Color is a part of every design. Anything that is (except weird invisible things) has color. The principles of color are pretty basic. If you look in the picture above, based on the knowledge of our favorite number three, we can say that kitchen is pretty well-designed. The focal color is on the walls. That would be green. The complementary color is in the counter and tile: brown. And the accent color is found in the glass-front cabinets, on the counter, and in the curtain. Red. The appliances are black, which would be a fourth color, but in kitchens, the appliances are not really part of ‘design’, per se, they are just part of the work you do in that kitchen.
We’ve kind of covered that base already. But another thing to keep in mind is the different families of neutral colors. There’s two families of neutral colors. Browns and blacks. As you add more white to brown, you’ll eventually get to off-whites. As you add more white to black, you’ll get grey-whites. By the way, just thought I should let you know, that I don’t have a doctorate in color. This may not be completely correct, but it’s the ultimate point that matters.
When you throw a brown in with a black, you get a sort of a mashed-up, hectic sensation similar to that people get when they look at designs that have too many colors. Most people know not to wear black shoes with a brown skirt, or vice versa. If someone will be wearing an ivory wedding dress, great care is taken not to get a pure-white strand of pearls. The effect sort of “buzzes” the eyes, and confuses them.
Of primary and secondary colors there are two families. Warm, and cool. Warm colors are colors that have that brownish or off-white tint; reds, pinks, oranges, and yellows. Cool colors are colors that have a black or white influence, such as blues, greens, grays, and purples. But, unlike mixing browns and blacks, mixing warm colors with cool colors is very acceptable, and sometimes preferable. The classic combination of red and blue is very commonly found.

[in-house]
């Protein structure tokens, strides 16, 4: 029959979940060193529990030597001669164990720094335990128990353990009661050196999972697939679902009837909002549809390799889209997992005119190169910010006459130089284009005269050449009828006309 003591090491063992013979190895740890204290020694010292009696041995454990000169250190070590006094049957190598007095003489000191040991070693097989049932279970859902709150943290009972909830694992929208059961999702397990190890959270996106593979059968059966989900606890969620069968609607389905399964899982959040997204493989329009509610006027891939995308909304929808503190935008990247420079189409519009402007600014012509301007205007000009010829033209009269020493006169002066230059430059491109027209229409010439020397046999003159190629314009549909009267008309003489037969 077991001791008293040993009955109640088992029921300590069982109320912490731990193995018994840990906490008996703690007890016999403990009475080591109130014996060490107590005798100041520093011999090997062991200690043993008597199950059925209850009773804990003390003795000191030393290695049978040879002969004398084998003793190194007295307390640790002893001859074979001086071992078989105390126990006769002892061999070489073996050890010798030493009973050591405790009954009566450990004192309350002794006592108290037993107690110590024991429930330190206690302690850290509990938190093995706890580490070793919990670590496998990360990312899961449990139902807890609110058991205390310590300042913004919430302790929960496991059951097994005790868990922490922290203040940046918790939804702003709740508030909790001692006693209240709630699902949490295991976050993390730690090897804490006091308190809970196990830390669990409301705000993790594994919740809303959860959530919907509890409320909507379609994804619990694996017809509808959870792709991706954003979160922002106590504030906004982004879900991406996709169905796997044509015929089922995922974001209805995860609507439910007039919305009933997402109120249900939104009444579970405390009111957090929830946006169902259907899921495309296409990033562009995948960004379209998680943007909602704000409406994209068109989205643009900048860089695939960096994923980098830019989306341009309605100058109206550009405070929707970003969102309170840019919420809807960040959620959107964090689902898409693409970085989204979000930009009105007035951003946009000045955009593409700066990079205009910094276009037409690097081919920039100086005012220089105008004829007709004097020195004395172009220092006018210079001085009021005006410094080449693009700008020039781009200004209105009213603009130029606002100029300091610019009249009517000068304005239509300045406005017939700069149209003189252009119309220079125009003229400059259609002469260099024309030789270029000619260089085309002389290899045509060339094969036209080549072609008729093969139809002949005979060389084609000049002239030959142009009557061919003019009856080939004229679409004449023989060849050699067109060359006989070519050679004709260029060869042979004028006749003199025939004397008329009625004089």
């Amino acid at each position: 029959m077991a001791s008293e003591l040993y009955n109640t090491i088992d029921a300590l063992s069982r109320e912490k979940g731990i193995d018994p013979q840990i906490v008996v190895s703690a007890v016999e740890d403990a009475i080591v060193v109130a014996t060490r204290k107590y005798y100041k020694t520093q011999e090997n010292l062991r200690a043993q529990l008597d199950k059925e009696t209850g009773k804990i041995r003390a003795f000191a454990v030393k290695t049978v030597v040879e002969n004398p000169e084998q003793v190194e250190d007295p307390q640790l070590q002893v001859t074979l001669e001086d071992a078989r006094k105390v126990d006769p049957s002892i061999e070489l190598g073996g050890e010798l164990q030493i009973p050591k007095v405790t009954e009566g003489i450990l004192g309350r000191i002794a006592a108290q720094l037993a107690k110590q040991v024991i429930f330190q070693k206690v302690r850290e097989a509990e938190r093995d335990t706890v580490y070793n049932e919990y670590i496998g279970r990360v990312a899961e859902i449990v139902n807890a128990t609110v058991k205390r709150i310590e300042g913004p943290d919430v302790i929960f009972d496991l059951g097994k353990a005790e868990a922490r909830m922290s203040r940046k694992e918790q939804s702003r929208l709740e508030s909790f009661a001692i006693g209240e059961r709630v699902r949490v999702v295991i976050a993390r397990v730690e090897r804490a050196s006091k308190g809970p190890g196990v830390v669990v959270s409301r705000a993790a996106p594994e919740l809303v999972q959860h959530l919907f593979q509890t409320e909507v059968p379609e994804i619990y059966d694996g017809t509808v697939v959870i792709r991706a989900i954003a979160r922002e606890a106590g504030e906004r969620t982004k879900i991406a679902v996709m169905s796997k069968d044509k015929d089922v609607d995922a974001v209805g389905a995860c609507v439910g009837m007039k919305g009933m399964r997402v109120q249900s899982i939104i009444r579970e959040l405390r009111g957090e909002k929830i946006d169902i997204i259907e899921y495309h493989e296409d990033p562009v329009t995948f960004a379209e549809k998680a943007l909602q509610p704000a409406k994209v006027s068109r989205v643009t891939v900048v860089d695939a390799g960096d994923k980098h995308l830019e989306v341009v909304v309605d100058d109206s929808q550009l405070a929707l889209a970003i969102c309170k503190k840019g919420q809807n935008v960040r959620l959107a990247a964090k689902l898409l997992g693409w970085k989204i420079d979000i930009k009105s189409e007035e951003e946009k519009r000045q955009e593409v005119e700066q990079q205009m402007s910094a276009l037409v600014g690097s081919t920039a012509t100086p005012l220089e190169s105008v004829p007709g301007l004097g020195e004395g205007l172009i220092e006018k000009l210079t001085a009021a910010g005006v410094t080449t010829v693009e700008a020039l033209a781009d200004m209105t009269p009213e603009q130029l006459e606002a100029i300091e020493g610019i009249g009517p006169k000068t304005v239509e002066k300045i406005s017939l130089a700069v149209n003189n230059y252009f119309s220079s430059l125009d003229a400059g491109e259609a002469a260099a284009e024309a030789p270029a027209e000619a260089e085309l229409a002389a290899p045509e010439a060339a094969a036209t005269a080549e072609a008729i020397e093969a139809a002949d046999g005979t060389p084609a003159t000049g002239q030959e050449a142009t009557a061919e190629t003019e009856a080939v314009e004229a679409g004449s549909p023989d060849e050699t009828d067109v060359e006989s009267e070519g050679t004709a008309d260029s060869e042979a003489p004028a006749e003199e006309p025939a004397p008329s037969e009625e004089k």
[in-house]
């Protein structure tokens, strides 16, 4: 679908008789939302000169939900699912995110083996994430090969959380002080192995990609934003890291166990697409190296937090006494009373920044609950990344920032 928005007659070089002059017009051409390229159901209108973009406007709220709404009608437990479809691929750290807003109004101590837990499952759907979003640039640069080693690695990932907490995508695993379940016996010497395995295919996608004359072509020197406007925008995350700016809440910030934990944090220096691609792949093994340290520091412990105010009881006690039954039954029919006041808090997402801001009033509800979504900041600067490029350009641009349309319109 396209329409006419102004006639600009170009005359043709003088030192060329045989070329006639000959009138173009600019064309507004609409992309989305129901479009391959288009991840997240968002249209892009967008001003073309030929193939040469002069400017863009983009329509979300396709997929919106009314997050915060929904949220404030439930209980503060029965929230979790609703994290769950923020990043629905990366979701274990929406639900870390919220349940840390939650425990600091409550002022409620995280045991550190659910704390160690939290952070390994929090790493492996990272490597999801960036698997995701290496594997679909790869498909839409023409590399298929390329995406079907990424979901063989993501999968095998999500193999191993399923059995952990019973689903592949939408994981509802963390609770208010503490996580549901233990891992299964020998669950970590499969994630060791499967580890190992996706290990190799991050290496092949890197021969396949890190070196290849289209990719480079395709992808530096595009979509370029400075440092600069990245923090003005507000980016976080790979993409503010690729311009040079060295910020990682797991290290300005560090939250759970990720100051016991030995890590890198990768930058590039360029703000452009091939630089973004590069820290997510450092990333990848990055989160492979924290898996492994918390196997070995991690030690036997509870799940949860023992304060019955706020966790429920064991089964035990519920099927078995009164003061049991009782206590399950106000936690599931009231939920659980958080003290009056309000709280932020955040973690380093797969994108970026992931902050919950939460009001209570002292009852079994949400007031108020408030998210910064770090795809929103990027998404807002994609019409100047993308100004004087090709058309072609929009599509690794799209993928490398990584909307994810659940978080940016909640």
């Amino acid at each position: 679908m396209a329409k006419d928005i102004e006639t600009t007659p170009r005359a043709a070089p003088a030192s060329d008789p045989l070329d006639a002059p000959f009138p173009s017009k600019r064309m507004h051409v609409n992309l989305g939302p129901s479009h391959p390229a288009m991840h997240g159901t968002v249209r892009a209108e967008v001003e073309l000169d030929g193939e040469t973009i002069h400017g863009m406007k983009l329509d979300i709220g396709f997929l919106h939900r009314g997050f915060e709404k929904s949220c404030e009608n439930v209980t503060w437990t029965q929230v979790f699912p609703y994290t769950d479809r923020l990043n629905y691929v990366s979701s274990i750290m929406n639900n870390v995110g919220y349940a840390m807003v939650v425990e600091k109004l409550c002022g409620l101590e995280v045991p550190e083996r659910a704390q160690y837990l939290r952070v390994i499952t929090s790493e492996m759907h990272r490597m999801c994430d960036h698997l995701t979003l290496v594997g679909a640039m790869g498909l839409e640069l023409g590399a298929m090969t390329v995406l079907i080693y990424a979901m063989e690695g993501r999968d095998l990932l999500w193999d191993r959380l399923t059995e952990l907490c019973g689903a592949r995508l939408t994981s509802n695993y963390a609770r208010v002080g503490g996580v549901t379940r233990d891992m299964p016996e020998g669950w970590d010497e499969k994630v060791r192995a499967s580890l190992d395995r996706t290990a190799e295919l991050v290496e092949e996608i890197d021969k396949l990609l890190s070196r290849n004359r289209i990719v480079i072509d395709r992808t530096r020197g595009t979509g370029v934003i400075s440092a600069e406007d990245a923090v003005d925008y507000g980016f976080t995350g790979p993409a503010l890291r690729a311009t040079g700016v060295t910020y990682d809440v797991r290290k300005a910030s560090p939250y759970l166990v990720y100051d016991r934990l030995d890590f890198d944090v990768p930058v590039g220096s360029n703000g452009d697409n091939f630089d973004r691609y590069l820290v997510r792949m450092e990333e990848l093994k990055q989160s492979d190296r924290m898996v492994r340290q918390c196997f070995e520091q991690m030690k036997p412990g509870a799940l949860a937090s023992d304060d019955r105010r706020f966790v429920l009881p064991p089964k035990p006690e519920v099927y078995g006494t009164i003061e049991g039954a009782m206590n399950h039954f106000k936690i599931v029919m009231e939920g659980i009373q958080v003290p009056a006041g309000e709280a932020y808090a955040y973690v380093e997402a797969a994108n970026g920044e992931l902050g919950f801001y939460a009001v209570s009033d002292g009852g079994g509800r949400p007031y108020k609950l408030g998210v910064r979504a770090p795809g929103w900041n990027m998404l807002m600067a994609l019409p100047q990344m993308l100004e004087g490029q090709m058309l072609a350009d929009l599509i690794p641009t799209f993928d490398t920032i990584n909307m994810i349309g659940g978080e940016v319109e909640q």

Of these two pictures, the first is very commanding, very present, but it also is a little wearying. So many warm tones makes my eyes a little tired. It’s beautiful, it isn’t breaking any rules, and it does its job well. It just is a little much. The second one is equally as eye-grabbing. Next to the first one, it doesn’t seem to be as bold, but it brings in a cool color. The purple helps counter act the orange colors, and while they both would make great logos (I might even prefer the first for its presence), the second is just a little tad bit easier on the eyes.
The third thing to remember with colors is something many people know already. With clothing, keep in mind 1) when you’ll be wearing it, and 2)where you’ll be wearing it.
If you’ll be wearing this new dress for a wedding in June, pick a light color. But if the dress is for a Christmas party, go for dark colors. Autumn is a great season (my personal favorite), and having a peaches-and-cream complexion, the colors that go with it are great for me too. Autumn is a great time for the darker colors of both families to come out, but especially the warmer tones.
If you are sewing for a joyous occasion, keep in mind that black might not be a great idea. But if you’re working on a project to be used for your winter recital (or, sadly, a funeral), black is very appropriate. Going with neon colors in almost any situation is a little overboard. Remember that by choosing a color that stands out, the person wearing that color will stand out. As a result, if said neon garment is for a performance, it will serve the performer well. But if you decide to wear it to a friend’s wedding, said friend’s dress must pale to yours, and that is, of course, a wedding taboo.
Color is an amazing thing, and so much fun to work with. Keep your color scheme simple, and you make it gorgeous. ♥
This is the second post in a multi-part series on principles to keep in mind as you design and make things.
Read “Mindful Crafting, Part One – Three” here. Logos designed by Polly Wolly Designs for this series.